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Oklahoma’s animal house



His response was lovely and instant: “I will be happy to pick up Dr. Rollin at the airport.”

Bernard Rollin, Ph.D., is a serious animal ethicist from Colorado State University’s philosophy department. Cattle ranchers and animal-rights activists alike consider him a friend. The Kirkpatrick Foundation debuted its ambitious new animal initiative — to make Oklahoma the safest and most humane place to be an animal by 2032 — by hosting Rollin for private and public discussions. His time with us was philosophical rather than prescriptive, educational rather than instructional.

Lindsey, an affable and educated man with a broad background in agriculture, also has an excellent reputation as executive director of the pork producers’ association, representing an industry that has its critics.

If we achieved little else that week, that single introduction did the greatest amount of good for Oklahoma animals. Rollin and Lindsey became fast friends.

Rollin has said, “I’m not a religious man, but sow stalls are a sin.” He reiterated that stance on his visit to Oklahoma City by quoting a former corporate hog-farm employee: “This ain’t agriculture.”

Even Sonic Corp. has weighed in on the matter, announcing in June that it would phase out purchasing pork from producers who use gestation crates.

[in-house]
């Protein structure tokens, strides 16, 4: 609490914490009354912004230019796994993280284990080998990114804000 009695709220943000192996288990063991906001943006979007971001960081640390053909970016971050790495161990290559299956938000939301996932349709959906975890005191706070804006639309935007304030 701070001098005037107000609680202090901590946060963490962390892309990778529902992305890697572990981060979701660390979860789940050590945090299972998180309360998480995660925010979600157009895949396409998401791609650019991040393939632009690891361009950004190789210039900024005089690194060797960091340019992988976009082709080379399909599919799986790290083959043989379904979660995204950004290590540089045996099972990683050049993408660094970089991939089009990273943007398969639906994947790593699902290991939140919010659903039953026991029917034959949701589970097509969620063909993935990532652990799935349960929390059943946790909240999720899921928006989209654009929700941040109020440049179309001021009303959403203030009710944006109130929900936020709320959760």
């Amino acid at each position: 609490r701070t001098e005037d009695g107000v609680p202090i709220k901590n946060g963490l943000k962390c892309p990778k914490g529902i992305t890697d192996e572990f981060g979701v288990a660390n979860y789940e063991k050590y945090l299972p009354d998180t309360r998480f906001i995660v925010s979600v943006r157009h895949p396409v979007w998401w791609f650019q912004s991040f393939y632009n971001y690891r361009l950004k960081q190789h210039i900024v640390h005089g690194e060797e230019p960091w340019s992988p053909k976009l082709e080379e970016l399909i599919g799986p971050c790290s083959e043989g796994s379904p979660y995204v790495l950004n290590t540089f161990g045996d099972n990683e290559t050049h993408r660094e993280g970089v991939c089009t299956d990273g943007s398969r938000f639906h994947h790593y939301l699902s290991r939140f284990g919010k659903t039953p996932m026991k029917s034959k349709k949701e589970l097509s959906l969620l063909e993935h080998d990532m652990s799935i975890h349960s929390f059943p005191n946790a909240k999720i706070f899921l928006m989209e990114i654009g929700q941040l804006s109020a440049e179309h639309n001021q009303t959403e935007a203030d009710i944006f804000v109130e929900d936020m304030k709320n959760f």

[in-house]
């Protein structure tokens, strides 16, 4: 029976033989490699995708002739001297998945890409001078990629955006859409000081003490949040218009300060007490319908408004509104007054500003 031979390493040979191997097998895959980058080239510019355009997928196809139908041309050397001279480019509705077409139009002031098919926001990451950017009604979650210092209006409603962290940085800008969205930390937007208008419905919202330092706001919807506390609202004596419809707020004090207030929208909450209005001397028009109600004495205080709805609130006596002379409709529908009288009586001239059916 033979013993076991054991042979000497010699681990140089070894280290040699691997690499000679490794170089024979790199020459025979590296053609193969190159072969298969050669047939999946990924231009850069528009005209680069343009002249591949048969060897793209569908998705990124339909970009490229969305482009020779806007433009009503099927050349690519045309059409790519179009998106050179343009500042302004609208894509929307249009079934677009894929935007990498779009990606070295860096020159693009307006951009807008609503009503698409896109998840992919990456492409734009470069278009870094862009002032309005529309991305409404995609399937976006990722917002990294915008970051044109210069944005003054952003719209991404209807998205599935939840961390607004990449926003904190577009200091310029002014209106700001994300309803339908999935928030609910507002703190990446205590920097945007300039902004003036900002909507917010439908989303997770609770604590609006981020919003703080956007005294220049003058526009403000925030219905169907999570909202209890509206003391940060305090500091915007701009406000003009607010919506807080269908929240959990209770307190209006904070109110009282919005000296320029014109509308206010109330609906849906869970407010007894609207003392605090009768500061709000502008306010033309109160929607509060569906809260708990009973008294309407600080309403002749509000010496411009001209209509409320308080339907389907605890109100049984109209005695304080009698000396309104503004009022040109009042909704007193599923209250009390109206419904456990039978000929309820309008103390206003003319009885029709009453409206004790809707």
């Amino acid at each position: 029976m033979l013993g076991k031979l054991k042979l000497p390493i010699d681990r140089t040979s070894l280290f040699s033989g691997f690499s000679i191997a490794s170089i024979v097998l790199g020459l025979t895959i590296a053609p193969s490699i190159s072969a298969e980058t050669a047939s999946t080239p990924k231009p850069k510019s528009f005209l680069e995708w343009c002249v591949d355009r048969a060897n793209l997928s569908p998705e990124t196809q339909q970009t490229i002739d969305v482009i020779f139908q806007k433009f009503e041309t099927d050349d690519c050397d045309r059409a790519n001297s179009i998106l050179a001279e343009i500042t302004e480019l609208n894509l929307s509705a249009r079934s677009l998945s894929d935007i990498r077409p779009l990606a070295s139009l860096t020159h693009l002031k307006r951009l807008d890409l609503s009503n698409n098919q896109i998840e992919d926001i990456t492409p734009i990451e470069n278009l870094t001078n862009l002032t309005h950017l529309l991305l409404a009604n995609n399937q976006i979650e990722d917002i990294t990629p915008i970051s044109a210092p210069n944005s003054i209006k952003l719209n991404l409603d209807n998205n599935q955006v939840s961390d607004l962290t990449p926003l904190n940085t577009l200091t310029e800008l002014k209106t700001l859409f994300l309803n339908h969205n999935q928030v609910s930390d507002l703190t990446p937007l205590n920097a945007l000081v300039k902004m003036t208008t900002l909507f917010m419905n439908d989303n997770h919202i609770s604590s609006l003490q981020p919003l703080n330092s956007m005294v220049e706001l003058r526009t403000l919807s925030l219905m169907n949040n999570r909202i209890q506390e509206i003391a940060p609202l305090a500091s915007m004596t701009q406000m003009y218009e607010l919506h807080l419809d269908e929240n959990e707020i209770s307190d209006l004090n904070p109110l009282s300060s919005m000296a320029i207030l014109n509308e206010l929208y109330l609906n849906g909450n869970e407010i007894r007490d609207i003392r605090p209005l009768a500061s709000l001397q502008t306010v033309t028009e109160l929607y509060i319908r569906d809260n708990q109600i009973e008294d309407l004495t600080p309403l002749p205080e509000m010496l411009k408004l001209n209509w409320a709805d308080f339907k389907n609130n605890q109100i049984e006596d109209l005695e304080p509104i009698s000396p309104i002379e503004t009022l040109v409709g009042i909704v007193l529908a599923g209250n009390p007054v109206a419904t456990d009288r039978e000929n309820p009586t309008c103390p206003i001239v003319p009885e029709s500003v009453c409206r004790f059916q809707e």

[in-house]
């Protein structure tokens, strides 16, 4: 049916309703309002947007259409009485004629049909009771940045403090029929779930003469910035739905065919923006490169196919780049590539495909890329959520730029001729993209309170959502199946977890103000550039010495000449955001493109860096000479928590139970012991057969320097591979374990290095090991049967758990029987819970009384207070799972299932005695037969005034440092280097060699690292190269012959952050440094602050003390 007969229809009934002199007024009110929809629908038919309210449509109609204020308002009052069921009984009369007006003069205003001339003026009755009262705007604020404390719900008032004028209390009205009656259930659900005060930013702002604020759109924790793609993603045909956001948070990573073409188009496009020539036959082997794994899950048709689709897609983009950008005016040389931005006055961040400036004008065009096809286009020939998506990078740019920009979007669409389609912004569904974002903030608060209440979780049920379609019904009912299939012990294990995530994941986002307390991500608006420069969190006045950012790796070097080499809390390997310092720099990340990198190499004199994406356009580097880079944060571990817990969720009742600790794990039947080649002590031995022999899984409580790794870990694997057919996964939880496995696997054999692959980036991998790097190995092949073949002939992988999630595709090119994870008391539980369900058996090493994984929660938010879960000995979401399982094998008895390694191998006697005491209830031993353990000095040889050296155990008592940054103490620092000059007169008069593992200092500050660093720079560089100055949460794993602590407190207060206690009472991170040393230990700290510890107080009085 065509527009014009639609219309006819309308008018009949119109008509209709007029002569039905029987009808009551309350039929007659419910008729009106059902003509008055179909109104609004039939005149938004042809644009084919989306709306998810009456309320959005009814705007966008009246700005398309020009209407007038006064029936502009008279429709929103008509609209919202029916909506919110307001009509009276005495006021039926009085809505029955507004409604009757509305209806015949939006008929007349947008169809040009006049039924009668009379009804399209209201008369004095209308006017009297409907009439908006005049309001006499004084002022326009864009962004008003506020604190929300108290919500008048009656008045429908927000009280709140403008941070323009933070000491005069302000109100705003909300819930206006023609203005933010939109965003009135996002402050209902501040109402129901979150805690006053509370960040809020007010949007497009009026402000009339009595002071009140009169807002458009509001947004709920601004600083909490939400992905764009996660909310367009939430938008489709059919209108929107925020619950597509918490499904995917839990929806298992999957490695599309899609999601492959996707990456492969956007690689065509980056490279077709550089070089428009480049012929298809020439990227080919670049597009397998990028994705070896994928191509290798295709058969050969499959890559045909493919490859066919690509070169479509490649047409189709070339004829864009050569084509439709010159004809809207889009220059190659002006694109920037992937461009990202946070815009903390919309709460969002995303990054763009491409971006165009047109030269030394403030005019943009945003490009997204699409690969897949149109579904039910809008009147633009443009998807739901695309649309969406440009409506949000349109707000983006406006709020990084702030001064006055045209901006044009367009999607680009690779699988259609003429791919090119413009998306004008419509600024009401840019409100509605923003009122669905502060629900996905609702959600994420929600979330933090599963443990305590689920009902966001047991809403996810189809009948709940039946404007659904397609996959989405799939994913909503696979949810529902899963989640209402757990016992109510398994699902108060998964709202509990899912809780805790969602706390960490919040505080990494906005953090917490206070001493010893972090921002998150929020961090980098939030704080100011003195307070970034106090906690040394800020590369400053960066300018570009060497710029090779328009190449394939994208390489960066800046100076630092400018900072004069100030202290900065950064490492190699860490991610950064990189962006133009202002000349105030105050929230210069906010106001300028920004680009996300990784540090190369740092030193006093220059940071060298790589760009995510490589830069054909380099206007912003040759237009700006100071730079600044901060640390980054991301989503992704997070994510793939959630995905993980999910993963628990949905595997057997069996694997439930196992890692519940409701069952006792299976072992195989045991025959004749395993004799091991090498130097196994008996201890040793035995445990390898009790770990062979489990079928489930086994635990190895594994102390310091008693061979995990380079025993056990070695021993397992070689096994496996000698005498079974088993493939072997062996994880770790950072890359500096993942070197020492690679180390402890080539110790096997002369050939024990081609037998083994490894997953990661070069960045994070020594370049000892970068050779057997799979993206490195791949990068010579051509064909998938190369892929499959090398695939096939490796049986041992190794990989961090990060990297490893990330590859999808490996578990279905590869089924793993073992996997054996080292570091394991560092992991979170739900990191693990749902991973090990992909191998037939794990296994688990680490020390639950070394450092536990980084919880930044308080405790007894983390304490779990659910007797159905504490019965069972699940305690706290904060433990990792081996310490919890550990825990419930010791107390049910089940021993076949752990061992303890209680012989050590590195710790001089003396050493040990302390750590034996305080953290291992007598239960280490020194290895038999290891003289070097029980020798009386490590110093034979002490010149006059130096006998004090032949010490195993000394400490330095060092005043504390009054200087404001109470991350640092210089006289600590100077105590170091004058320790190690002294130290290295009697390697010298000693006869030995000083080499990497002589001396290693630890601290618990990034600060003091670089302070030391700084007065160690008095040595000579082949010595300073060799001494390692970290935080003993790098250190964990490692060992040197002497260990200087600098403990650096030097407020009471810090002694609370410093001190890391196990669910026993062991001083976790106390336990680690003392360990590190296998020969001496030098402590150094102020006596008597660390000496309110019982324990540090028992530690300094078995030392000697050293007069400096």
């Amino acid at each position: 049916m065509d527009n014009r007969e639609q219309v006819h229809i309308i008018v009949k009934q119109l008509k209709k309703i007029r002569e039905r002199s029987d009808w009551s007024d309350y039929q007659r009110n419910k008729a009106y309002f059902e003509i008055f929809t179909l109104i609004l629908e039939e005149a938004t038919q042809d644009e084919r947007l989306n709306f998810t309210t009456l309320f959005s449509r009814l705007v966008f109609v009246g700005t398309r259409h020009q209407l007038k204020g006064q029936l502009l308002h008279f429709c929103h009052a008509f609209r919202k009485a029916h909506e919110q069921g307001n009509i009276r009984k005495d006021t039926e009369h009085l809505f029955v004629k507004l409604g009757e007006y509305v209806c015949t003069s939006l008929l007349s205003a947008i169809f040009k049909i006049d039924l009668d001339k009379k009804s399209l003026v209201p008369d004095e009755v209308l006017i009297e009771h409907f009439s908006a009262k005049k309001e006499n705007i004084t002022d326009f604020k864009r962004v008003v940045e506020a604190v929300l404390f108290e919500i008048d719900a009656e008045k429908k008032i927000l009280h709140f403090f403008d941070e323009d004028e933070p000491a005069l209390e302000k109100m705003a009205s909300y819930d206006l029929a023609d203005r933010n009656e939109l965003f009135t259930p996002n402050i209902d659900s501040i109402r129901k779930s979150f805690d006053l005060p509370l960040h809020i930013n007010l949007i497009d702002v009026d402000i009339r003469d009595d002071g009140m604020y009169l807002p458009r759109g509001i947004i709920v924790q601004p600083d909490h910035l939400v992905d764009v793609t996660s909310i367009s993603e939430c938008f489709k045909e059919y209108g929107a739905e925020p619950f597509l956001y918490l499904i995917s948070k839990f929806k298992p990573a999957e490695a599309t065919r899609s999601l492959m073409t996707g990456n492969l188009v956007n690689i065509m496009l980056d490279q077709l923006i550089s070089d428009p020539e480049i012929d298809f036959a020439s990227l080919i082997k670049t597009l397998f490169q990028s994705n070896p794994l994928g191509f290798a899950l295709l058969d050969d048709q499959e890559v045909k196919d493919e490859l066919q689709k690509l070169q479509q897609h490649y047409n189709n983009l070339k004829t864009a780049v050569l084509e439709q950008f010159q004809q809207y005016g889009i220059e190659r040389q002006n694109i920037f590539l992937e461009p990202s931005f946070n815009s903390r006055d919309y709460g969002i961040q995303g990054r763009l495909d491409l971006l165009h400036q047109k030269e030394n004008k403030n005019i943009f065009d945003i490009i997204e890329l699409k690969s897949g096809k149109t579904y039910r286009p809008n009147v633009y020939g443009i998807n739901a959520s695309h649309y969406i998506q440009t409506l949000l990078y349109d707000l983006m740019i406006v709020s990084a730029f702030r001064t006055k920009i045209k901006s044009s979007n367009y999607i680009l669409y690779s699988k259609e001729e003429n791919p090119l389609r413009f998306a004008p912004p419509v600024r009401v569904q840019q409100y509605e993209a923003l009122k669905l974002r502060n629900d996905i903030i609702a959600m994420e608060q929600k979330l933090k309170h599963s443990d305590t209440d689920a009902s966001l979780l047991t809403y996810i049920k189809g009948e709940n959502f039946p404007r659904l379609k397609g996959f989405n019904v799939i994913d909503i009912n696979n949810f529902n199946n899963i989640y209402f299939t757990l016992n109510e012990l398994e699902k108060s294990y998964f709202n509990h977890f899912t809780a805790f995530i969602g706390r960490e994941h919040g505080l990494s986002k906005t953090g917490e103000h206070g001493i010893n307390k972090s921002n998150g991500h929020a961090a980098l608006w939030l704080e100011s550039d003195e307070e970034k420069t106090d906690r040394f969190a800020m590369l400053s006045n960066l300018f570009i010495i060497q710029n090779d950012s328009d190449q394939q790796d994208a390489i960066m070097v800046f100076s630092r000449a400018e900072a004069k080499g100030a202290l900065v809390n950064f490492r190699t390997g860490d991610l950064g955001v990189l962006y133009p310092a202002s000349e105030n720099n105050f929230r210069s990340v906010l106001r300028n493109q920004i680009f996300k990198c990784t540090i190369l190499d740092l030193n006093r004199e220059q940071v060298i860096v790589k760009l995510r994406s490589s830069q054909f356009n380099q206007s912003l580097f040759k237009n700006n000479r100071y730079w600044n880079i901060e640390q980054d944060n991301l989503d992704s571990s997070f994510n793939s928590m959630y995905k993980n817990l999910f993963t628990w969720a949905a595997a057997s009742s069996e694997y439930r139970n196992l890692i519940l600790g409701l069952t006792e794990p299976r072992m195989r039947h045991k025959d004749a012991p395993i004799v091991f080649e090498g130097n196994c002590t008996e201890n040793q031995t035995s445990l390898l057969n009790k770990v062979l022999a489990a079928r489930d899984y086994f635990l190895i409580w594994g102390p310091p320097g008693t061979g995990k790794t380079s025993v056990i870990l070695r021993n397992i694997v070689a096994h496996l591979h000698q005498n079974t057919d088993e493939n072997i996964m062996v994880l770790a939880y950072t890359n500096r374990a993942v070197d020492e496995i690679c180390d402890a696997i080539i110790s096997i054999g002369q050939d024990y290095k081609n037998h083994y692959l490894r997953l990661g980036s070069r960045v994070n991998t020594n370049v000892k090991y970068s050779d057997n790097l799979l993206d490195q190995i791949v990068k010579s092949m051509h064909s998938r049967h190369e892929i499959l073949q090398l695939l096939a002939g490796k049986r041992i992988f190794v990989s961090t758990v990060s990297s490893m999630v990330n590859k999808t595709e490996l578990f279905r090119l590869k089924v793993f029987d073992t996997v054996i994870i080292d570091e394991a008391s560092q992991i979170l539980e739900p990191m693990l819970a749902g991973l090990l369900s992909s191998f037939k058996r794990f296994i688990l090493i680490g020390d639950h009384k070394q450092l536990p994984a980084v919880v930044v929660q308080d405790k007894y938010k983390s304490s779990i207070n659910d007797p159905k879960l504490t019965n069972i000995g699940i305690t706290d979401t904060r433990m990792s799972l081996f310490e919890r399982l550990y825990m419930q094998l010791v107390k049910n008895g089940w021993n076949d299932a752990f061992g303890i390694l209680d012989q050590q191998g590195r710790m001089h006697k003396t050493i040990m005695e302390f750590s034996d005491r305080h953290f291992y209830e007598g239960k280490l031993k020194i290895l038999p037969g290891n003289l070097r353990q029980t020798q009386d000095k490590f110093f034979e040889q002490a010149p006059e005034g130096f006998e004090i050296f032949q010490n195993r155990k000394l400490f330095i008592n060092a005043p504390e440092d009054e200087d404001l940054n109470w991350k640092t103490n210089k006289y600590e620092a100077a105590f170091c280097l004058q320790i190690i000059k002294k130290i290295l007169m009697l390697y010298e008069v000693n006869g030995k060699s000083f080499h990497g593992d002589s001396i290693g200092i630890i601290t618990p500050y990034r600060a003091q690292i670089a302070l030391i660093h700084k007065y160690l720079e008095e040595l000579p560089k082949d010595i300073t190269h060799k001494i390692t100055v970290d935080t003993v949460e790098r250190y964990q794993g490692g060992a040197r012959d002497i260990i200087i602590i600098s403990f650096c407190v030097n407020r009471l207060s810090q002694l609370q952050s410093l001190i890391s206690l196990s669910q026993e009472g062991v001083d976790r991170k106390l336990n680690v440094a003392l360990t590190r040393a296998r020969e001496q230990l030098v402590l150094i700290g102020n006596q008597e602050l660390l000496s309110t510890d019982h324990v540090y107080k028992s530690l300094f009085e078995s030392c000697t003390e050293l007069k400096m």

Still, Lindsey showed up, steady and engaged throughout Rollin’s visit. He’s even invited us to speak to his board later this week.

When we work together like this, we can make a great impact. The nationwide numbers are hard to fathom: Five million adoptable shelter pets are euthanized and six billion farm animals are slaughtered every year. Add to that blood sports, garden-variety cruelty, abandonment, and pets who are suffering. Research tells us again and again that child and animal abuse are closely associated. The dog tied up in the back yard 365 days a year, ice storm and heat wave be damned? Maybe we simply start there.

Animals are our greatest societal alter ego, and to create a civilized culture, we must necessarily do well by them.

So what does the Kirkpatrick Foundation mean by “safe and humane”? Let me explain what it is not. We are not advocating for vegetarianism or freeing animals from the circus or even ending necessary euthanasia. We’re especially not about vilifying those who disagree with us. Our aim is to raise the standard of care and treatment to the highest level. Right now, our method is to listen, ask questions and learn.

We’ll ferret out the information, get off our high horse, have a dog-and-pony show, and try to control the animal idioms along the way. Ultimately, this effort is about ideas and compassion and creating a humane community that values animals and the people who care for them. We know that awareness and education will be critical tools and — equally so — a willingness to embrace the unexpected and unlikely bedfellow.

McCune-Elmore is executive director of the Kirkpatrick Foundation.

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